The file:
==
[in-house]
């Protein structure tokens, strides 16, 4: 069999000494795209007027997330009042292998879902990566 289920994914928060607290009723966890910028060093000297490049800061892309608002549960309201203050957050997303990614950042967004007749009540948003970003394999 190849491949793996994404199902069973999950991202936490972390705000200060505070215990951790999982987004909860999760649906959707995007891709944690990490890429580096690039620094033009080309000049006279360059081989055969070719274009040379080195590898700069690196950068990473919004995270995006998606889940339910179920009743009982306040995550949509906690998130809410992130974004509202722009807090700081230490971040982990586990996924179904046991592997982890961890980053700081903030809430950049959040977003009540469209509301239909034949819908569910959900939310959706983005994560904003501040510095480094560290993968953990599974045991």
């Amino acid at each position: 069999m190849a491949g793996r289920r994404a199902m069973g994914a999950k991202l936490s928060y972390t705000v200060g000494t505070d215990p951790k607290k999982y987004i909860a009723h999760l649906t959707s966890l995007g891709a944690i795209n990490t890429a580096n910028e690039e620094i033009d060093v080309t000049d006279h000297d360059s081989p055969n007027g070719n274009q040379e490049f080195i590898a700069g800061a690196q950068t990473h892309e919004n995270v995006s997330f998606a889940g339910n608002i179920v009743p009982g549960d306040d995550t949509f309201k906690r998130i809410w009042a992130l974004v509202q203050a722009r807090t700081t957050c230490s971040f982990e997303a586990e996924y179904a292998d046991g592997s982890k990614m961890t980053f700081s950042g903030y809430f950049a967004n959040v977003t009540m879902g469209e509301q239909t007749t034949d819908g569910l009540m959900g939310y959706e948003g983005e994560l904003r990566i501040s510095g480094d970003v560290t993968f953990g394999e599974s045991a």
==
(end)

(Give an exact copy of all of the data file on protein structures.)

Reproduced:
[in-house]
């Protein structure tokens, strides 16, 4: 069999000494795209007027997330009042292998879902990566 289920994914928060607290009723966890910028060093000297490049800061892309608002549960309201203050957050997303990614950042967004007749009540948003970003394999 190849491949793996994404199902069973999950991202936490972390705000200060505070215990951790999982987004909860999760649906959707995007891709944690990490890429580096690039620094033009080309000049006279360059081989055969070719274009040379080195590898700069690196950068990473919004995270995006998606889940339910179920009743009982306040995550949509906690998130809410992130974004509202722009807090700081230490971040982990586990996924179904046991592997982890961890980053700081903030809430950049959040977003009540469209509301239909034949819908569910959900939310959706983005994560904003501040510095480094560290993968953990599974045991």
């Amino acid at each position: 069999m190849a491949g793996r289920r994404a199902m069973g994914a999950k991202l936490s928060y972390t705000v200060g000494t505070d215990p951790k607290k999982y987004i909860a009723h999760l649906t959707s966890l995007g891709a944690i795209n990490t890429a580096n910028e690039e620094i033009d060093v080309t000049d006279h000297d360059s081989p055969n007027g070719n274009q040379e490049f080195i590898a700069g800061a690196q950068t990473h892309e919004n995270v995006s997330f998606a889940g339910n608002i179920v009743p009982g549960d306040d995550t949509f309201k906690r998130i809410w009042a992130l974004v509202q203050a722009r807090t700081t957050c230490s971040f982990e997303a586990e996924y179904a292998d046991g592997s982890k990614m961890t980053f700081s950042g903030y809430f950049a967004n959040v977003t009540m879902g469209e509301q239909t007749t034949d819908g569910l009540m959900g939310y959706e948003g983005e994560l904003r990566i501040s510095g480094d970003v560290t993968f953990g394999e599974s045991a």